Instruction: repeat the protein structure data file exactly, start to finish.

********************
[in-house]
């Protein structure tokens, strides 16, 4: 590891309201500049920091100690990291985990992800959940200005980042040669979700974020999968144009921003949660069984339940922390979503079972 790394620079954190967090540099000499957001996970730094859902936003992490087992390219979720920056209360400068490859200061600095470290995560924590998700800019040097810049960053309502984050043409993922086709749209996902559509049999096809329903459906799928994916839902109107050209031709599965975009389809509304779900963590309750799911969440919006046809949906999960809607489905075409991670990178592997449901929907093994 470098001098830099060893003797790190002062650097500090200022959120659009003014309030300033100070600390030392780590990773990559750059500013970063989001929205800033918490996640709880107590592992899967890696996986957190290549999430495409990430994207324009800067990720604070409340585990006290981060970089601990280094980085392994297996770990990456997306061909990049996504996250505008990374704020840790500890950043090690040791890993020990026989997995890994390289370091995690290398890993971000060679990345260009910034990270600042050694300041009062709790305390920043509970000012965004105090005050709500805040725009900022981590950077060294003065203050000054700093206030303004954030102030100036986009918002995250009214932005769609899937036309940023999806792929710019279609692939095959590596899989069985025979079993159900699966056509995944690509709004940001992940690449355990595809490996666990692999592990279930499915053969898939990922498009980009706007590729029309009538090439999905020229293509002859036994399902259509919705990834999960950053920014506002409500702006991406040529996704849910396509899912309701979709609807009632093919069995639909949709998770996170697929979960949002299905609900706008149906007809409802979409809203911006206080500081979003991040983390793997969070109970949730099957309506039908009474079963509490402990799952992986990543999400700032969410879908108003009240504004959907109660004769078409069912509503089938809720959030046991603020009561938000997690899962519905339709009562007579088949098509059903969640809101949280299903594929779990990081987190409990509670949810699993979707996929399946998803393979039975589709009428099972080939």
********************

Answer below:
[in-house]
């Protein structure tokens, strides 16, 4: 590891309201500049920091100690990291985990992800959940200005980042040669979700974020999968144009921003949660069984339940922390979503079972 790394620079954190967090540099000499957001996970730094859902936003992490087992390219979720920056209360400068490859200061600095470290995560924590998700800019040097810049960053309502984050043409993922086709749209996902559509049999096809329903459906799928994916839902109107050209031709599965975009389809509304779900963590309750799911969440919006046809949906999960809607489905075409991670990178592997449901929907093994 470098001098830099060893003797790190002062650097500090200022959120659009003014309030300033100070600390030392780590990773990559750059500013970063989001929205800033918490996640709880107590592992899967890696996986957190290549999430495409990430994207324009800067990720604070409340585990006290981060970089601990280094980085392994297996770990990456997306061909990049996504996250505008990374704020840790500890950043090690040791890993020990026989997995890994390289370091995690290398890993971000060679990345260009910034990270600042050694300041009062709790305390920043509970000012965004105090005050709500805040725009900022981590950077060294003065203050000054700093206030303004954030102030100036986009918002995250009214932005769609899937036309940023999806792929710019279609692939095959590596899989069985025979079993159900699966056509995944690509709004940001992940690449355990595809490996666990692999592990279930499915053969898939990922498009980009706007590729029309009538090439999905020229293509002859036994399902259509919705990834999960950053920014506002409500702006991406040529996704849910396509899912309701979709609807009632093919069995639909949709998770996170697929979960949002299905609900706008149906007809409802979409809203911006206080500081979003991040983390793997969070109970949730099957309506039908009474079963509490402990799952992986990543999400700032969410879908108003009240504004959907109660004769078409069912509503089938809720959030046991603020009561938000997690899962519905339709009562007579088949098509059903969640809101949280299903594929779990990081987190409990509670949810699993979707996929399946998803393979039975589709009428099972080939």